That brings me to one of my favorite characteristics of the Rifter: it’s wider than most of my custom frame bags and has a moderately flared front, providing a little more packing space—perhaps another benefit afforded by hardtail modernity, namely slightly wider Boost cranks.
- Model Tested: Revelate Designs Rifter Frame Bag (Large)
- Weight: 301 grams (10.6 oz)
- Place of Manufacture: Seattle, USA
- Price: $170 at Campfire
- Manufacturer’s Details: RevelateDesigns.com
- Excellent material choices and construction, as usual from Revelate
- Nice details and features, such as the mesh pocket and moveable straps with foam padding
- Four sizes and thoughtful geometrical design should work with a range of modern hardtails
- The Rifter is wider than most of my custom frame bags and has a moderately flared front, which I really like
- Made in the USA from almost 100% recycled materials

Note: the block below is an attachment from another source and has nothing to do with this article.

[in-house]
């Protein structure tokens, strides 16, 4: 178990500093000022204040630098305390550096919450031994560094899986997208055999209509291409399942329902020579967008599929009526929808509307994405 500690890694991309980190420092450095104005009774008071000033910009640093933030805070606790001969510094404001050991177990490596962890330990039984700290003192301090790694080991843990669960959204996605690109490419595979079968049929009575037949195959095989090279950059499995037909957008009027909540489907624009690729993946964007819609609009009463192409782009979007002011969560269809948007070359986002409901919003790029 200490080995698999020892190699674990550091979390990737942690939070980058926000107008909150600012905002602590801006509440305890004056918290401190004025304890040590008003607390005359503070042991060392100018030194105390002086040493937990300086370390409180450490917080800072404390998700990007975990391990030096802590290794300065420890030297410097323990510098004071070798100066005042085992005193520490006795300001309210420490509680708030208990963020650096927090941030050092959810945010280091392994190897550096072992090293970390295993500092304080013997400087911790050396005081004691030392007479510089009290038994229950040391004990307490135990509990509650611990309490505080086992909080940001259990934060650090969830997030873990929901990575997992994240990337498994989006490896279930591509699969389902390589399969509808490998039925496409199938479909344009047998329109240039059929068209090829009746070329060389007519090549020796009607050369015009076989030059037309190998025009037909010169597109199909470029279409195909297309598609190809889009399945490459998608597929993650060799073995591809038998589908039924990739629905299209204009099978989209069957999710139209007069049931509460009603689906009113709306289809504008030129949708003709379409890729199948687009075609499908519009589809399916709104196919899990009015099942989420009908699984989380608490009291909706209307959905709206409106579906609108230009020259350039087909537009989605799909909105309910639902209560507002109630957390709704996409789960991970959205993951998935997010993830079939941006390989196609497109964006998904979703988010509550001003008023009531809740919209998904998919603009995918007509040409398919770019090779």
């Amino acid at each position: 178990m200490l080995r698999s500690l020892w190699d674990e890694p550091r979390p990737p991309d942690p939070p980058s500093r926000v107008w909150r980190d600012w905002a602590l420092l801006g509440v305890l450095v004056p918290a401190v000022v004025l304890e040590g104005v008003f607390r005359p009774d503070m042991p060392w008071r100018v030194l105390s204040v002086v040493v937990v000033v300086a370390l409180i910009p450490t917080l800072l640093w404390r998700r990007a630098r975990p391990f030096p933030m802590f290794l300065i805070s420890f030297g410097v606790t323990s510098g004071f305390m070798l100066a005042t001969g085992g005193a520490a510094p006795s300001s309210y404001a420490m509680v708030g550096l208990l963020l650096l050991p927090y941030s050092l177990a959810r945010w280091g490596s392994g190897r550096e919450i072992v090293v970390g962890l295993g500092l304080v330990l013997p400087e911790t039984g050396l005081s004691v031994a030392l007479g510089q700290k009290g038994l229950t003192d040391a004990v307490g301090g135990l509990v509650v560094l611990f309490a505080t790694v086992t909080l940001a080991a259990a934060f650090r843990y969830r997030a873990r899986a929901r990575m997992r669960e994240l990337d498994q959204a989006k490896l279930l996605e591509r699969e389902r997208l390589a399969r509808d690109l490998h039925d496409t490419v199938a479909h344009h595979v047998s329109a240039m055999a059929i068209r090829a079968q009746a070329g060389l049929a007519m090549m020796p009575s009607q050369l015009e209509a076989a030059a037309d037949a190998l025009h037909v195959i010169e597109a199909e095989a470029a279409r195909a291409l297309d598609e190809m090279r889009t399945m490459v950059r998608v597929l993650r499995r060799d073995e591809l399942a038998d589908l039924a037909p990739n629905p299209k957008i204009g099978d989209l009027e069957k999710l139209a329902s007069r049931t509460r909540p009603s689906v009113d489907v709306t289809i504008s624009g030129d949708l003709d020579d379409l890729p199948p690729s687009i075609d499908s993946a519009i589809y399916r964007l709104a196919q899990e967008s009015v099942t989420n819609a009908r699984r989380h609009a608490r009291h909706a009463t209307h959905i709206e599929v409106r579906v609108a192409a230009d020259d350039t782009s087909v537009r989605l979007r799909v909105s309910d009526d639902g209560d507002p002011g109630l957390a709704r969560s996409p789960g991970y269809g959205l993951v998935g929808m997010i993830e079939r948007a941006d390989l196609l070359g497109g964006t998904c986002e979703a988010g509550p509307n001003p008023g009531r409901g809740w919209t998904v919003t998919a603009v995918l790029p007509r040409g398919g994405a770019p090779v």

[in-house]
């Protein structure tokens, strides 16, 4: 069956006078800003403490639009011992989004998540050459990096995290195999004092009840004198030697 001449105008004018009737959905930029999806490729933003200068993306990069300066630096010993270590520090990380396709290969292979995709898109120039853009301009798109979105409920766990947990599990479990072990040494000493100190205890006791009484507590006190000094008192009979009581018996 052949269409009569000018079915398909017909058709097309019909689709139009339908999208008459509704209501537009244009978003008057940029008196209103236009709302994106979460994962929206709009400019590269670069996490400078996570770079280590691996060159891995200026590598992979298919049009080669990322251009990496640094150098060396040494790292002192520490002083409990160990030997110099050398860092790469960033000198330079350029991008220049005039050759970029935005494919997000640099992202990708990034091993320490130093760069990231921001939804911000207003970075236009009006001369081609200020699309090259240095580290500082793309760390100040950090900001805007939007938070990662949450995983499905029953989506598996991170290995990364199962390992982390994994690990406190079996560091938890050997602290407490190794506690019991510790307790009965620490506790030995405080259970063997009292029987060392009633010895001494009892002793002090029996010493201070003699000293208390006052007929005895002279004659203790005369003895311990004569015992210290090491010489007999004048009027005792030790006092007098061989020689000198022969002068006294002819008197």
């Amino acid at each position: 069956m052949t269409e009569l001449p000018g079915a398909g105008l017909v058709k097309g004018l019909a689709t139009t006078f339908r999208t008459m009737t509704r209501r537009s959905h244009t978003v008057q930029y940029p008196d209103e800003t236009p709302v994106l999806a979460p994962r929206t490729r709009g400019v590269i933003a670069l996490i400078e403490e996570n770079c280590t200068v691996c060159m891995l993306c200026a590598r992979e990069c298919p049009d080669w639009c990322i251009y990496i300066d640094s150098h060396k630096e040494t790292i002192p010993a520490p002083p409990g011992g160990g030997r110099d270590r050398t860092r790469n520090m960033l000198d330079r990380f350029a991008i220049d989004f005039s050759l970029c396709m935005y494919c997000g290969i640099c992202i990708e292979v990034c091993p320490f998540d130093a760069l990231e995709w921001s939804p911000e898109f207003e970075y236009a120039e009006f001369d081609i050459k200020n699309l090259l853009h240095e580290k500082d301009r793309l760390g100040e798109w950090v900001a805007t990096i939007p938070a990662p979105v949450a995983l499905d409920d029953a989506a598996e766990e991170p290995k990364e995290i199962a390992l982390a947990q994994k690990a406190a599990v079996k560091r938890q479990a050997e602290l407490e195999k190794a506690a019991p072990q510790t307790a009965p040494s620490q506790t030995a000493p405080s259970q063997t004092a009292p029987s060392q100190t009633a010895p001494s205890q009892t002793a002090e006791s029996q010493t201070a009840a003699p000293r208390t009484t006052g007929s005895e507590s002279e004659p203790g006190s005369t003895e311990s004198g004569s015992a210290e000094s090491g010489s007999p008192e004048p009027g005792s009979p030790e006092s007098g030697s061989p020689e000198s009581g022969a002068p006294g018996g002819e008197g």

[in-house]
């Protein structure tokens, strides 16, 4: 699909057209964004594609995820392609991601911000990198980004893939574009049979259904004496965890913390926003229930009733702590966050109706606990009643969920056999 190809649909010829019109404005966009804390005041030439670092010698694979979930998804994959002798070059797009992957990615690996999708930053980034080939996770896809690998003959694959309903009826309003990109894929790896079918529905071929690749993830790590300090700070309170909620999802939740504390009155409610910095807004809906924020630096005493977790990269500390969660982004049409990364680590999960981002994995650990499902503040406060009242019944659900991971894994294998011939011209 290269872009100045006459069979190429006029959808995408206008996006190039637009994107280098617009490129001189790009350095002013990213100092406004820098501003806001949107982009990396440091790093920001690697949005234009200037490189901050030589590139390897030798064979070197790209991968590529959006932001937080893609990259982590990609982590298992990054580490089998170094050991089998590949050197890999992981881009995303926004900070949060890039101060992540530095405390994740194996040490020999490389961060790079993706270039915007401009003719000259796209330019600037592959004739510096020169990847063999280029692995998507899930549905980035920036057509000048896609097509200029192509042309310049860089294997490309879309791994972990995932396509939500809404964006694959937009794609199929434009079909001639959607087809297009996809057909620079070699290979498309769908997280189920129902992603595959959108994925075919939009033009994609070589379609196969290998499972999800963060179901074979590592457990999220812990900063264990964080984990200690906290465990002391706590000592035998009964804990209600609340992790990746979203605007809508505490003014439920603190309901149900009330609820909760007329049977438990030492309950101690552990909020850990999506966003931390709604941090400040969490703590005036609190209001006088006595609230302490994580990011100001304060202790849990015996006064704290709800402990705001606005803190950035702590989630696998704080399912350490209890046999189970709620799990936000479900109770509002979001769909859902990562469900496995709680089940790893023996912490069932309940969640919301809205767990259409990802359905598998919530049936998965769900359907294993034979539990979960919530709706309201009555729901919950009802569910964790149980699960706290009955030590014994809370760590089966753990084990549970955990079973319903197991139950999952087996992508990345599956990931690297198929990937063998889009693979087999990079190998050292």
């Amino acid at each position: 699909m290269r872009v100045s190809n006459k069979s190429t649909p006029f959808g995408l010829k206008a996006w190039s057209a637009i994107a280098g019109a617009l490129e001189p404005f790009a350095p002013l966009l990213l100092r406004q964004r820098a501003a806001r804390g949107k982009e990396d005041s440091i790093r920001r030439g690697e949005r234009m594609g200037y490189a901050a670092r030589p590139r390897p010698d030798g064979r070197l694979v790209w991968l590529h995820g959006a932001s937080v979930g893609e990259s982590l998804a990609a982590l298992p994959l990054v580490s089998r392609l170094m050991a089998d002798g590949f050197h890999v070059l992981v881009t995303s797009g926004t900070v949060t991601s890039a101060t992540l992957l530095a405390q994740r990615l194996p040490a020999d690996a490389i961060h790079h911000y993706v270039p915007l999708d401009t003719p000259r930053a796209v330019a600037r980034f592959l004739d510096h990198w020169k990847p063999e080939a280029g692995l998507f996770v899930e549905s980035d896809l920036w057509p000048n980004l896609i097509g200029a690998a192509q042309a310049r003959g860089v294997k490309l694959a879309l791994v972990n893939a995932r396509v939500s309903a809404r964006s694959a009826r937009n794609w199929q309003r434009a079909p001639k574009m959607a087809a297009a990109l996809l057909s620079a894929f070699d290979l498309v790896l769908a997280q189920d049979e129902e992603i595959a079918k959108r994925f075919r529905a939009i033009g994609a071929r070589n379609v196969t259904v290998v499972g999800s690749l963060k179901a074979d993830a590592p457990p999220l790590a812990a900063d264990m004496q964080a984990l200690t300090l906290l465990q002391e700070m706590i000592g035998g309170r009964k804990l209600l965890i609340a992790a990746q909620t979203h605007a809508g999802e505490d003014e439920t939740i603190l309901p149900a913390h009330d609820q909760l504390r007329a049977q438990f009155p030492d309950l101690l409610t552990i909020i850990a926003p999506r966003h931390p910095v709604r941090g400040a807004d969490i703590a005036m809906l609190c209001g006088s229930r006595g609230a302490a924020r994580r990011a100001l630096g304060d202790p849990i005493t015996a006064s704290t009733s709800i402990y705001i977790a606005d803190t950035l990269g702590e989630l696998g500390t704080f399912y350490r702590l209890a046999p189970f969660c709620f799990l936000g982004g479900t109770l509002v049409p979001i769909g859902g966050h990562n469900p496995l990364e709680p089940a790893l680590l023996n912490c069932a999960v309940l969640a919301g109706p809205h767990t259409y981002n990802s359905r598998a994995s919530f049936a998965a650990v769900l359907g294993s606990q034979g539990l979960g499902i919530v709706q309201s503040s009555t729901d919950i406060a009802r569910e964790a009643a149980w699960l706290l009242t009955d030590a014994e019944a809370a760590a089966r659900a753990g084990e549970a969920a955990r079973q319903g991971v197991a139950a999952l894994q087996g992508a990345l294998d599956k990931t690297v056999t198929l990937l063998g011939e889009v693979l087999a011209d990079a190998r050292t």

- Only comes in black
- I’d like to see the left-hand pocket with a deeper, full-height pocket and perhaps a couple pockets stitched in
Every time I use my old Ranger or Tangle frame bags, I’m reminded how well-made and perfectly thought out Revelate’s frame bags are. The Revelate Designs Rifter is no different. The Alaskan brand married its excellent manufacturing and construction techniques with 100% recycled fabrics, a full feature set, and a well-researched geometrical design. It also has an appropriately thick width, beefy zippers, and comes in four sizes to fit a variety of modern hardtails. If your old frame bag doesn’t quite fit your new hardtail or you’re just weighing out options, the Rifter shouldn’t be overlooked.